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Science Week 2015: The west coast of Ireland: why is it a surfer’s paradise?
10 November 2015

The west coast of Ireland: why is it a surferís paradise?


Exposed to the wild North Atlantic Ocean, the west coast of Ireland boasts some of the best surfing in Europe. In recent times, the popularity of surfing in Ireland has increased greatly, with surfers from all over the world visiting our shores. Some of the most famous big-wave spots are Mullaghmore, Co. Sligo and the Cliffs of Moher, Co. Clare. So what makes the west coast of Ireland such a good place to surf?

When depressions form in the North Atlantic, winds blow across the surface of the ocean, creating larger and larger waves. These waves (the swell) then begin propagating eastwards towards Europe. The best surfing waves are created when an energetic storm combines with the underwater topography, or bathymetry. Bathymetry is a scientific term to denote the water depth.† As the swell propagates towards the coastline, waves start to feel the effects of the sea floor. In the near-shore, waves can be amplified locally by the bathymetry when there is a steep ascent of the sea floor. This is precisely what happens on the west coast of Ireland.


Figure 1: Surfer on a large wave, Mullaghmore, Co. Sligo on 06 January 2014. (Photo: Sarah Gallagher)


Ireland has a long history of large storm waves. The most common measure of ocean wave heights is given by the significant wave height, which represents the mean wave height (trough to crest) of the highest one-third of the waves (see Figure 2). The World Meteorological Organization (WMO) defines significant wave heights greater than 14m as a phenomenal sea-state. Studies have shown that the significant wave height can frequently exceed 14m off the west coast of Ireland [1]. †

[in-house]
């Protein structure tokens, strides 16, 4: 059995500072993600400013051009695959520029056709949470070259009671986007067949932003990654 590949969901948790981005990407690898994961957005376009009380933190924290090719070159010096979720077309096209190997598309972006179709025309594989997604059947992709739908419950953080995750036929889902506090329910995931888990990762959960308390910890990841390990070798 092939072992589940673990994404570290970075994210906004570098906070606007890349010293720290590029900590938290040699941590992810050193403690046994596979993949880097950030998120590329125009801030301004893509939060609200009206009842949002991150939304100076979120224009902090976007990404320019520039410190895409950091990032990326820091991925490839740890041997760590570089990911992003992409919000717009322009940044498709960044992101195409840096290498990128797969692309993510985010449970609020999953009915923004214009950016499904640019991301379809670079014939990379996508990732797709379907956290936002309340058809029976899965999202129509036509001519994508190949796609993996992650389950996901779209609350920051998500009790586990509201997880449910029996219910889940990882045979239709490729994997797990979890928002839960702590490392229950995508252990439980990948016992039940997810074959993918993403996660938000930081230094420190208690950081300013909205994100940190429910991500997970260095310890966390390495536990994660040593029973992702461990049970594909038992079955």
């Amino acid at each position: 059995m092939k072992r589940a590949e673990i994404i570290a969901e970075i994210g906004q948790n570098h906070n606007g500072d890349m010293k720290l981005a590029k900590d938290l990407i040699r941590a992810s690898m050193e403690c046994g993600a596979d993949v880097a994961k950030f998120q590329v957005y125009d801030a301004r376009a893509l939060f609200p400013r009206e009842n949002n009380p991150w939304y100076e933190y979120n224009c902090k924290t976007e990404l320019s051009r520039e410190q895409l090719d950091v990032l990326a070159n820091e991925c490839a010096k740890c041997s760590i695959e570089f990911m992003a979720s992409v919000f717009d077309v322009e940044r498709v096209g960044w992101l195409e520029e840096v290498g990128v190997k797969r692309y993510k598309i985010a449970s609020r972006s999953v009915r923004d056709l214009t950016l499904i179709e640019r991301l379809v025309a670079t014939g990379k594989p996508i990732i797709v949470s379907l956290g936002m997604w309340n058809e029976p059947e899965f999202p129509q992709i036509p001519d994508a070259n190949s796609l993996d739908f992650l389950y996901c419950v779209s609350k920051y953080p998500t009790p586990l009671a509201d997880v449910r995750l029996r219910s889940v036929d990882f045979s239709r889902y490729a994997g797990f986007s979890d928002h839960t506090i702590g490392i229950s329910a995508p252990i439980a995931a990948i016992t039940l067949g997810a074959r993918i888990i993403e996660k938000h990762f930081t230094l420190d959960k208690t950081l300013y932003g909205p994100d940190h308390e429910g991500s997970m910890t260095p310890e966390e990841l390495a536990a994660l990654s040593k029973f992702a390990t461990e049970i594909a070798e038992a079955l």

Figure 2: Each wave form has a wave crest, trough, height, and wavelength. By Julie Sandeen [CC BY-SA 3.0 (http://creativecommons.org/licenses/by-sa/3.0)], via Wikimedia Commons.

The highest significant wave height measured off the coast of Ireland was 17.2m, recorded on 09 December 2007 at the M6 wave buoy. The highest individual wave (trough to crest) recorded was 25m, measured at the Kinsale Energy Gas Platform on 12 February 2014. How many other monster waves might there be in the future?

References

[1] Gleeson, E., McGrath, R. and Treanor, M. 2013. Irelandís Climate: The Road Ahead. Dublin, Met …ireann.

 
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